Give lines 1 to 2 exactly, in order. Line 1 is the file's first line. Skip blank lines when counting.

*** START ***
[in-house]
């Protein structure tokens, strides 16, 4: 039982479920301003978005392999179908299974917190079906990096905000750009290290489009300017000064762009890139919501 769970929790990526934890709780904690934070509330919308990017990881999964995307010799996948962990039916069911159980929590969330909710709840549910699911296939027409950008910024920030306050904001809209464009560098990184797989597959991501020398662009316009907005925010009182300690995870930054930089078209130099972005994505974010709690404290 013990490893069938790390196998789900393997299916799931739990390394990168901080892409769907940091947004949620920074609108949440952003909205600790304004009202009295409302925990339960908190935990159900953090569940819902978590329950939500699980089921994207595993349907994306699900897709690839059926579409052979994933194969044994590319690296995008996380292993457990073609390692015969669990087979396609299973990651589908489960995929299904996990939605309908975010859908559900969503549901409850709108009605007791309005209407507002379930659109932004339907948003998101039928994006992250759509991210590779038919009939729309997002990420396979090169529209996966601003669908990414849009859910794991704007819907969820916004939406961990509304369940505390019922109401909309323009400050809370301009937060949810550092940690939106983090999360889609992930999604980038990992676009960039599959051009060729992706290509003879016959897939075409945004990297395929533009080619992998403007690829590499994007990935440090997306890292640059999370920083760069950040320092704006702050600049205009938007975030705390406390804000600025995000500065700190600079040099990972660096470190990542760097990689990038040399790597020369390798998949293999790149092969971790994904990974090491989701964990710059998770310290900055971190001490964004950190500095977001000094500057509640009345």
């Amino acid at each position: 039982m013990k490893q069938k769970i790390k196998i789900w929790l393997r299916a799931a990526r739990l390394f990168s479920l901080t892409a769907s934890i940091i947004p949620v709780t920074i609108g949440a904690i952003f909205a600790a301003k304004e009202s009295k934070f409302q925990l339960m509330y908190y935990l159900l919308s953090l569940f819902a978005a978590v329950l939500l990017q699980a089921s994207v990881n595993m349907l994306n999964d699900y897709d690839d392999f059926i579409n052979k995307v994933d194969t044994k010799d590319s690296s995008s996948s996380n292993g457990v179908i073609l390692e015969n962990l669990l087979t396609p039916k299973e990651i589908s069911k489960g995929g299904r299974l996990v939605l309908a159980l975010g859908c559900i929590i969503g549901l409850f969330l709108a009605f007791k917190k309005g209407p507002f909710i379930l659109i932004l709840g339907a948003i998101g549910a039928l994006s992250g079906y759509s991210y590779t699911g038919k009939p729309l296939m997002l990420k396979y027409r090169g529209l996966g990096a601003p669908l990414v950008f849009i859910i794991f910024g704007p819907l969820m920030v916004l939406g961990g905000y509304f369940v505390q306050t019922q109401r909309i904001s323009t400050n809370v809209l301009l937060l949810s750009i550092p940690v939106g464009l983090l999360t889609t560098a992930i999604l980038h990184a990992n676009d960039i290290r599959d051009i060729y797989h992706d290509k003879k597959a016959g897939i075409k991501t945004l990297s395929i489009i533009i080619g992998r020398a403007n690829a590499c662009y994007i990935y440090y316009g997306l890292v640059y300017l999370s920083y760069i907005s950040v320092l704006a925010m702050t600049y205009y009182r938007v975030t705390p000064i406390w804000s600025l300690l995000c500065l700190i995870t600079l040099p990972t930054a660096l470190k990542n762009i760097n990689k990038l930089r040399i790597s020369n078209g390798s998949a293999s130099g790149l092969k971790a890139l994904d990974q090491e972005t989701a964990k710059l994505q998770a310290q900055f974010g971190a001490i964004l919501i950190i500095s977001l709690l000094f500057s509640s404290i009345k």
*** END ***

[in-house]
């Protein structure tokens, strides 16, 4: 039982479920301003978005392999179908299974917190079906990096905000750009290290489009300017000064762009890139919501 769970929790990526934890709780904690934070509330919308990017990881999964995307010799996948962990039916069911159980929590969330909710709840549910699911296939027409950008910024920030306050904001809209464009560098990184797989597959991501020398662009316009907005925010009182300690995870930054930089078209130099972005994505974010709690404290 013990490893069938790390196998789900393997299916799931739990390394990168901080892409769907940091947004949620920074609108949440952003909205600790304004009202009295409302925990339960908190935990159900953090569940819902978590329950939500699980089921994207595993349907994306699900897709690839059926579409052979994933194969044994590319690296995008996380292993457990073609390692015969669990087979396609299973990651589908489960995929299904996990939605309908975010859908559900969503549901409850709108009605007791309005209407507002379930659109932004339907948003998101039928994006992250759509991210590779038919009939729309997002990420396979090169529209996966601003669908990414849009859910794991704007819907969820916004939406961990509304369940505390019922109401909309323009400050809370301009937060949810550092940690939106983090999360889609992930999604980038990992676009960039599959051009060729992706290509003879016959897939075409945004990297395929533009080619992998403007690829590499994007990935440090997306890292640059999370920083760069950040320092704006702050600049205009938007975030705390406390804000600025995000500065700190600079040099990972660096470190990542760097990689990038040399790597020369390798998949293999790149092969971790994904990974090491989701964990710059998770310290900055971190001490964004950190500095977001000094500057509640009345």